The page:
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Clinic set up

The basic requirements of teleoncology clinics are similar for all cancer centres. However, staffing requirements at rural sites, governance for the type of consultation provided, technology used and the nature of coordination between sites is dependent on the resources available at each site.

Staffing requirements at the providing and receiving sites are determined by the complexity of the services provided. For example, while a simple review may only require a patient and their families at the receiving site, supervision of complex medical therapies such as chemotherapy administration would require doctors and nurses at the receiving site. While many centres require a medical officer at the receiving site, the Kansas model allows nurses as proxy for physical examinations.

Scheduling depends on the complexity and volume of services provided under teleoncology models of care. While an ad-hoc consultation for one patient can be performed anytime, providing a clinic service to larger number of patients requires dedicated clinic time slots. Some centres incorporate teleoncology into their routine face to face clinics and most centres will have internal mechanisms to coordinate clinics between urban and rural centres. Centres in Ontario, Canada rely on the Ontario Telehealth Network, an entity external to the Ontario health department for coordination and booking of sessions.

Choice of technology is also determined by the nature of services provided. A review of symptoms or toxicity monitoring can be performed through web-based systems. However, remote supervision of chemotherapy, provision of comprehensive oncology services and teleoncology models that replace face to face care require high-quality videoconferencing equipment. It is also important to have effective coordination between sites, back up plans for technical failures, systems for documentation and communication between health professionals and capturing of financial incentives and remuneration.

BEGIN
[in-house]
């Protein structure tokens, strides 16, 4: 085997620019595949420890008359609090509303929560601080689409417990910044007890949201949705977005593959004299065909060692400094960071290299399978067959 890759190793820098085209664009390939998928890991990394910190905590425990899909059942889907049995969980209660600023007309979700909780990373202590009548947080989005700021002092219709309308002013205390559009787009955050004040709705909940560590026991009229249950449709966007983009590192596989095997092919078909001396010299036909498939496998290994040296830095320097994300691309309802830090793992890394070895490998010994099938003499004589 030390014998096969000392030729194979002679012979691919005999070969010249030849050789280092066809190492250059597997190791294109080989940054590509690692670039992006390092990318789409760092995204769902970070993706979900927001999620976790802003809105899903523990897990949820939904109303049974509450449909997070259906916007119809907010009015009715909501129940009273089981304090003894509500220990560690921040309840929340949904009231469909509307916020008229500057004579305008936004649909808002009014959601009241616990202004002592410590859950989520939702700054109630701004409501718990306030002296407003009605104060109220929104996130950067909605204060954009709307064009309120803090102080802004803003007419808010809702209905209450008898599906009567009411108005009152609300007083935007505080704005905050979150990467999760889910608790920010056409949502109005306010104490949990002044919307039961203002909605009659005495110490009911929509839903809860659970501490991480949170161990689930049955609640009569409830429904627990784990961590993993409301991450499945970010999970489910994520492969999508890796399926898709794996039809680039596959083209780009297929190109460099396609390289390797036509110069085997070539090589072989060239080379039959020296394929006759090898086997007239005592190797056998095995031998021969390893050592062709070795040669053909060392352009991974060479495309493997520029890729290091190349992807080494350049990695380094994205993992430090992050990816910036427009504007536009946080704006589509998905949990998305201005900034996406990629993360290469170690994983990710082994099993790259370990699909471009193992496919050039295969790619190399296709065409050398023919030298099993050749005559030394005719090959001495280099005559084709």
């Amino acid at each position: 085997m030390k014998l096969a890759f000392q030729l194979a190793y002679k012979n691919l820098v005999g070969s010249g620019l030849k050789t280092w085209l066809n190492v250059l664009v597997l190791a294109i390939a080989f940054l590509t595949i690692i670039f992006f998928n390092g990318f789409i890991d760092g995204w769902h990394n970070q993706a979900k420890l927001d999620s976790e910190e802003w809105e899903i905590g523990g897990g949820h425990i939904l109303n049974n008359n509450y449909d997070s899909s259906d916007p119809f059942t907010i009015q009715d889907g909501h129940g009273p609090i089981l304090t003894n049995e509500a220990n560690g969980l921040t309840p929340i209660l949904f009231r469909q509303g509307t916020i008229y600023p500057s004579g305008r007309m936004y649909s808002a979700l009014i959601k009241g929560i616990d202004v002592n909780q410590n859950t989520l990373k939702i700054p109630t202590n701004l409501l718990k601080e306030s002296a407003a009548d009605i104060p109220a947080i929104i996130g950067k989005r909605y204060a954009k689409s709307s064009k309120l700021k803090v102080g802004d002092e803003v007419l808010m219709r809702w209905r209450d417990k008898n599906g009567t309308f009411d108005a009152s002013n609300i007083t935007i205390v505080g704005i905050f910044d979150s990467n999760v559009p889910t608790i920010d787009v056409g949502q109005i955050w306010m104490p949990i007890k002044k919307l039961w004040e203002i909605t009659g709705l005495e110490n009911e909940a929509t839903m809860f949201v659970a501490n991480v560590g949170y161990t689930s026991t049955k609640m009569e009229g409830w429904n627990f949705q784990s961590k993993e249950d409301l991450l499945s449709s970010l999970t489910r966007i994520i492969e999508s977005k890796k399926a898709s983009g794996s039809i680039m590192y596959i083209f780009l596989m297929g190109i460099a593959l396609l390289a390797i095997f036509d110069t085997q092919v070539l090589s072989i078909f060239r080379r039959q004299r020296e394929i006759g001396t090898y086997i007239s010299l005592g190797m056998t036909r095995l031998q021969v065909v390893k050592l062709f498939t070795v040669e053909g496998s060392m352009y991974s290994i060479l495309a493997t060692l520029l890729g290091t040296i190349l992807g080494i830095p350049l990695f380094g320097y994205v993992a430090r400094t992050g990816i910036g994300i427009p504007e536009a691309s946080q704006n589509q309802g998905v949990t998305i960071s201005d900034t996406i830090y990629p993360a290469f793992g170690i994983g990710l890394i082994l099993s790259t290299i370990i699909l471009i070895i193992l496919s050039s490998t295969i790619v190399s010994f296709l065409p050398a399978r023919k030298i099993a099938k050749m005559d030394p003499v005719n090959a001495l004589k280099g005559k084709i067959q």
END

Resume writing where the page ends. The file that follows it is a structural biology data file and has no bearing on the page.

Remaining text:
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Staffing requirements for the rural site depends on the complexity of clinical problems. For example, a doctor may not be necessary for review of side effects or monitoring of symptoms.


Teleoncology models of care require adequate governance and resources for implementation into clinical practice.

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Patient selection

Most patients can be managed under teleoncology models of care at some stage of their cancer journey. Several cancer centres use teleoncology models of care to manage patients at initial consultations, inpatient and ward consultations, chemotherapy supervision, follow-up care and palliative care.[7] [1] Patient selection depends on many factors including the experience of the providing site physicians and the receiving site health professionals, individual circumstances, patient preferences, service capabilities and the complexity of cases.[1]


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Physicians should consider teleoncology as an option for patients who have to travel long distances for consultations.


When commencing teleoncology consultations, it is recommended to start with simple cases with a view to managing more complex cases in the future. This will allow the practitioner to become more familiar and comfortable with using videoconferencing for clinical consultations.

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Doctor patient communication

Studies show that patients can experience effective doctor patient communication during technology based consultations and that they are able to establish close relationships with specialists regardless of patient ethnicity.[8] [9] [3] Patients on teleoncology consultations have the same issues during face to face consultations. Therefore, most communication skills that are applicable to face to face consultations are useful for teleoncology.

Suggestion for improving the quality of communication during teleoncology consultations include:

  • Before starting the consultation, check that the audio and video are working and make sure your picture is in the middle of the screen and zoomed in.
  • Introduce and greet everyone at both receiving and providing sites.
  • Explain that whatever is covered in face to face consultations is covered by teleoncology consultations and that the service will be the same.


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It is useful to have a mental framework or physical checklist to ensure every teleoncology consultation is successful.

Establish rapport by:

  • Spending time discussing family and home life as in face to face consultations.
  • Using eye contact and zooming in and out to pick up nonverbal cues.